(Semantic) Similarity-Blog

Why ballpoint pens and pencils are similar?

Archive for August, 2006

Interesting Course: Categories and Concepts

The Categories and Concepts course given in 2003 at the psychology department of University of Texas at Austin by Bradley Love and Jody Hendrix contains a list (and download links) of selected core readings for people interested in concepts & categories but also in the role of similarity.

Categories and Concepts-course at: http://love.psy.utexas.edu/~love/concepts/

SimPack - Toolkit

The Department of Informatics at the University of Zurich has developed a similarity measurement toolkit called SimPack. Until now, it supports the following measurement approaches:

  • feature vectors
  • strings or sequences of strings
  • trees and graphs
  • information theory

The project is developed in Java and available (together with the Javadoc API) at: http://www.ifi.unizh.ch/ddis/simpack.html

Why Ballpoint Pens and Pencils are Similar?

Just in case you are wondering about the title of this blog: it is taken from an urban legend claiming that the NASA spends million dollars on developing a space pen where the ink does not run out due to the missing gravity - while the Russians just use a pencil to solve the same problem (see http://en.wikipedia.org/wiki/Pencil; ‘pencils in space’-section.) The German business magazine Handelsblatt takes up the story for an ad clip in television stating ‘its substance that matters’. The funny thing about the clip is that Handelsblatt claims that substance decides, but was not aware of the fact that the space pen story was a fake.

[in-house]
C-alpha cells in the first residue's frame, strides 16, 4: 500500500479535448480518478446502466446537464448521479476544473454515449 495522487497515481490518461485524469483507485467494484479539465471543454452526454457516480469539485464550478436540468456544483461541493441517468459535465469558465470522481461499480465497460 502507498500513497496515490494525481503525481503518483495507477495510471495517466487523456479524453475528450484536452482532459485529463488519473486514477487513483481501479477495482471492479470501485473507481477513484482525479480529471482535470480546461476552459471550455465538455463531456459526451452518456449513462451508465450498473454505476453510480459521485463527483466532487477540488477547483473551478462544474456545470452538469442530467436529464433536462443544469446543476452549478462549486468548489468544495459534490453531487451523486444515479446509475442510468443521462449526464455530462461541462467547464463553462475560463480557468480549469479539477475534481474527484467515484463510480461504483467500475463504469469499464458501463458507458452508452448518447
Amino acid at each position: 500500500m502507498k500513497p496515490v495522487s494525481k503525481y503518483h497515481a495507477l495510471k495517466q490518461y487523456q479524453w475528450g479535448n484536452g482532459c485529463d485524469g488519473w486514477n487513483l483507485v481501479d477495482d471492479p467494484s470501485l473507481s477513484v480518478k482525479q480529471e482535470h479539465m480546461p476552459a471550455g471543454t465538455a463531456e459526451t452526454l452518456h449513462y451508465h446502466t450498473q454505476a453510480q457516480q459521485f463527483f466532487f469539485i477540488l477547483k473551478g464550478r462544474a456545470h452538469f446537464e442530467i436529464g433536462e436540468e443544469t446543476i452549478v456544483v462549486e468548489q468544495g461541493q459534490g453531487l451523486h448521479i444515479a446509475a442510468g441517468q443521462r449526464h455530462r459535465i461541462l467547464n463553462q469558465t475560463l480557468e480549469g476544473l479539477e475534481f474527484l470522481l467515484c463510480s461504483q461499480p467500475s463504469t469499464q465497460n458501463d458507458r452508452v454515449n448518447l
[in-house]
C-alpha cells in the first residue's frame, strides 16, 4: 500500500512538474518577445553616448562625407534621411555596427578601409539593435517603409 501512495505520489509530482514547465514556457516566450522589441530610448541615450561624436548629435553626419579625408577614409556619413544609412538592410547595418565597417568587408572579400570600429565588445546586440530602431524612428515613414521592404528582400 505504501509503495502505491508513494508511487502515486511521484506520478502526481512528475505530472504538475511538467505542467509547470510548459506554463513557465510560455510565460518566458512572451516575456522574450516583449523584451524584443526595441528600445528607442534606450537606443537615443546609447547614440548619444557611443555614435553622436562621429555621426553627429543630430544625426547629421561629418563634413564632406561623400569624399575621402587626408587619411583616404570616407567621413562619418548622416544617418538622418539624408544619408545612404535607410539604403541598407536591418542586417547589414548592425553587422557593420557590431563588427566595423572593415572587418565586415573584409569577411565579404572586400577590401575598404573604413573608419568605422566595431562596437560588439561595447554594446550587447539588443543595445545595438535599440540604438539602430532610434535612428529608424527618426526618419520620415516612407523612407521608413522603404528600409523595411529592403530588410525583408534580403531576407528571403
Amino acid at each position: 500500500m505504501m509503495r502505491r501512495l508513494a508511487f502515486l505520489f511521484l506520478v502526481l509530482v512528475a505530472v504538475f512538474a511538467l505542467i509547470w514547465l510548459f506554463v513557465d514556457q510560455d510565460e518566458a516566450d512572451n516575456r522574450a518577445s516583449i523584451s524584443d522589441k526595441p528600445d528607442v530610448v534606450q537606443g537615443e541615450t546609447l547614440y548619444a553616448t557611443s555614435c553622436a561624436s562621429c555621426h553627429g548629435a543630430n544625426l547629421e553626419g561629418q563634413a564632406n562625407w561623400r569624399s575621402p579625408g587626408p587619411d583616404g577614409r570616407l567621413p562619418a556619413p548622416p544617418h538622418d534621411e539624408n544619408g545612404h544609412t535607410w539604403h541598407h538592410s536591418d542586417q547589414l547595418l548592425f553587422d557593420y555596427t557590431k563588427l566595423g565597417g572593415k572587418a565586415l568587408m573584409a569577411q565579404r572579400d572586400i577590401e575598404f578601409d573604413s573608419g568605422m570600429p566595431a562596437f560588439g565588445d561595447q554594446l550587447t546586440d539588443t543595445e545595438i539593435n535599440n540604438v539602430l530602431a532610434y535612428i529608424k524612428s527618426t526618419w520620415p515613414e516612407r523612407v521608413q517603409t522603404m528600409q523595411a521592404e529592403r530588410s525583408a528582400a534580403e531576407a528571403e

Nevertheless I took the WordNet definition of ballpoint pen and pencil to compare their similarity using the MDSM approach [37] and it turns out that they were not very similar at all. This was the inspiration for my MDSM+TR [39] paper, where I tried to integrate Sowa’s Thematic Roles into MSDM to stress the importance of function for similarity assessments. Ballpoint pens and pencils are made out of different parts and materials, but both share the role of being writing implements.

Download the ad clip (German language only) at: http://www.bbdo.de/de/home/news/20030/spot_space_pen.html

Sowa’s Thematic Roles: http://www.jfsowa.com/ontology/thematic.htm